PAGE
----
This year’s International Women’s Day has taken on much larger significance for the fashion community. It falls just a day after concluding a month-long marathon of runway shows in which current politics factored into the collections more than ever. One cause célèbre the entire industry agreed on this season was feminism. During New York fashion week, the CFDA partnered with Planned Parenthood, distributing fuchsia pins at shows in solidarity with the organization. Designers Prabal Gurung and Jonathan Simkhai sent out graphic T-shirts printed with slogans like “This is What a Feminist Looks Like” and “Feminist AF,” which quickly went viral. In Milan, the finale at Missoni featured models parading around in pink pussy hats like those associated with the women’s march in January.
Mara Hoffman’s show made perhaps the most powerful feminist statement of all. The New York-based designer invited four co-chairs of the women’s march to speak before her Fall 2017 presentation, and each took turns reading inspirational affirmations. “We come together in the spirit of democracy, unity, love, and strength with the message that women’s rights are human rights,” said co-chair Carmen Perez.
“I wanted to use my show as a platform to inspire action in others,” Hoffman said afterwards. “It sparked this feeling that there’s more we can be doing, and we want to be doing more.” Hoffman has kept true to her word, and unveiled a new feminist initiative today in honor of International Women’s Day. She partnered with social advocacy group Art Not War on a new portrait series of real, inspiring women from all walks of life, which debuted today on awoman.works.
The idea was "to bring together a provocative mix of 25 feminists, activists and artists who are doing crucial work to defend, promote, and organize in the name of justice, equality, love and community,” according to the press release.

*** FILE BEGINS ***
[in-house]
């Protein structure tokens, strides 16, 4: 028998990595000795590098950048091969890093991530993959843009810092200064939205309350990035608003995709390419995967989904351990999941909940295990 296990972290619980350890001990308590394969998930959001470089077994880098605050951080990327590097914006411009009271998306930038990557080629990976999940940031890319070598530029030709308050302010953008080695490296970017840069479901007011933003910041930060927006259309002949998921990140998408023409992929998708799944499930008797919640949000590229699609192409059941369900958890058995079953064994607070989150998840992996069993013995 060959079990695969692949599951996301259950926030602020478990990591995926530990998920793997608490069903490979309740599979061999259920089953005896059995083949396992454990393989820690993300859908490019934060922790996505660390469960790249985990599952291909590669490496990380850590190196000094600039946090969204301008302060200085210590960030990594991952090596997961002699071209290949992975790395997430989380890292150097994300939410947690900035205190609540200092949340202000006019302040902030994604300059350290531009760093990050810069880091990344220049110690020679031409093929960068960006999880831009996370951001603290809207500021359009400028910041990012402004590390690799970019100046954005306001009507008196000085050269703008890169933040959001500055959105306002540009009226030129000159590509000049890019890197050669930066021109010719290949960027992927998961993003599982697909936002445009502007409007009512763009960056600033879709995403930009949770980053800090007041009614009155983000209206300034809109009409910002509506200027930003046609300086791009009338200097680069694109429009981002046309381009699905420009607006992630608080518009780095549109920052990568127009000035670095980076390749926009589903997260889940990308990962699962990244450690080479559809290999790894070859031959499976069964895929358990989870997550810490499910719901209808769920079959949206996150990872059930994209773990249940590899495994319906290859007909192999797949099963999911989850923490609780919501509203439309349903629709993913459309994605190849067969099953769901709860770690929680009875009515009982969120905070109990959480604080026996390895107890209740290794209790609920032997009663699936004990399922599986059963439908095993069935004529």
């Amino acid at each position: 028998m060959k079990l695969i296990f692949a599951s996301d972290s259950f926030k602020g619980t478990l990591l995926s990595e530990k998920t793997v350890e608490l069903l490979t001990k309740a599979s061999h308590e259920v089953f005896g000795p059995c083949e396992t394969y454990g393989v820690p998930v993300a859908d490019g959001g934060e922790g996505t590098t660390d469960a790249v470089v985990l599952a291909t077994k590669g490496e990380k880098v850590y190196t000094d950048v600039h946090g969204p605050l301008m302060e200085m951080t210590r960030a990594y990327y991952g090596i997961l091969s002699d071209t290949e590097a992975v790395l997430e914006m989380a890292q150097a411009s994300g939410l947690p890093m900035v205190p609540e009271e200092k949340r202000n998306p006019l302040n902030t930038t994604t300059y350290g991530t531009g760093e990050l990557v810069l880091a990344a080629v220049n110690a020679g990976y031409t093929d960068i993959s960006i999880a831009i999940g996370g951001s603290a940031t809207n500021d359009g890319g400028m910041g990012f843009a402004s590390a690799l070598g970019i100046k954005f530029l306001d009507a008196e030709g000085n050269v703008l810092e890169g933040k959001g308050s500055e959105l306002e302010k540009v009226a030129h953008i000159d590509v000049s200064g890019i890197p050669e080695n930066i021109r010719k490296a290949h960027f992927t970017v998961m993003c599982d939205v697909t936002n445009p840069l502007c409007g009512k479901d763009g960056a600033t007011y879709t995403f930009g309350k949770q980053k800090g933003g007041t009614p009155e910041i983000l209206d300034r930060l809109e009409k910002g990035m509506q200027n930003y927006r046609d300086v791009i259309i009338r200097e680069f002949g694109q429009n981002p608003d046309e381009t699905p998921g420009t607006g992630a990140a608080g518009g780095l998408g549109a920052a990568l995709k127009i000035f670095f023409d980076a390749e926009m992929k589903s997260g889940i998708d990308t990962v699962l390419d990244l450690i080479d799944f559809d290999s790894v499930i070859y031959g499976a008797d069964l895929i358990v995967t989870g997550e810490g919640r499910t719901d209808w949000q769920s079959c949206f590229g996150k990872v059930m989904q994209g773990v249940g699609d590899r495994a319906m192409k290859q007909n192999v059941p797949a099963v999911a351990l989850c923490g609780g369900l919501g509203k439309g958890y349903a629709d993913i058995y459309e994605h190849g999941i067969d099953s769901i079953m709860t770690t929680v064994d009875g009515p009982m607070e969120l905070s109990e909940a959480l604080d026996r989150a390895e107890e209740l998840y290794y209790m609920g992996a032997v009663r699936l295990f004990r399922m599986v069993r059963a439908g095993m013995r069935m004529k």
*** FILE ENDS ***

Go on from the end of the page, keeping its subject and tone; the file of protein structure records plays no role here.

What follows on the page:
Hoffman’s roster of muses is truly impressive and diverse. Each was shot by photographer Amber Mahoney, and wore pieces from Hoffman’s recently released Spring 2017 collection. The full list of women and their biographies are available on the new site, which is worth a full peruse. Some highlights include: feminist poet Cleo Wade, Art Not War activist Sarah Sophie Flicker, model-refugee advocate Nykhor Paul, and the director of engagement for Hillary Clinton’s 2016 campaign, De’ara Balenger.
"Mara and her team are a radical practice of what sisterhood means—love, support and persistence,” Balenger told Fashion Unfiltered. “What I've learned is that we need to change the culture of how women treat each other. We have to love ourselves and each other as women, and see that our fates are intertwined before we can truly break the glass ceiling— and Mara’s project is a reflection of that promise.”
“I think people are speaking out more; they’re getting louder,” said Hoffman, who will “continue to take action and speak up while understanding that I’m still learning. I’m still new to this conversation.” In addition to using her clothing label as a platform for empowering women, Hoffman is also raising her totally rad son Joaquin (you might recognize him from her finale bows) to be a feminist.
“I remember being in the early, early stages of my pregnancy and pretty openly wishing for a little girl. When I learned I was going to have a boy and began to understand the massive responsibility that came along with that, I realized it was one of the greatest gifts I could possibly receive,” Hoffman told FU. "It’s so clear to me that raising a kind man right now, one that stands with women and that fights for a better world, is so absolutely necessary.”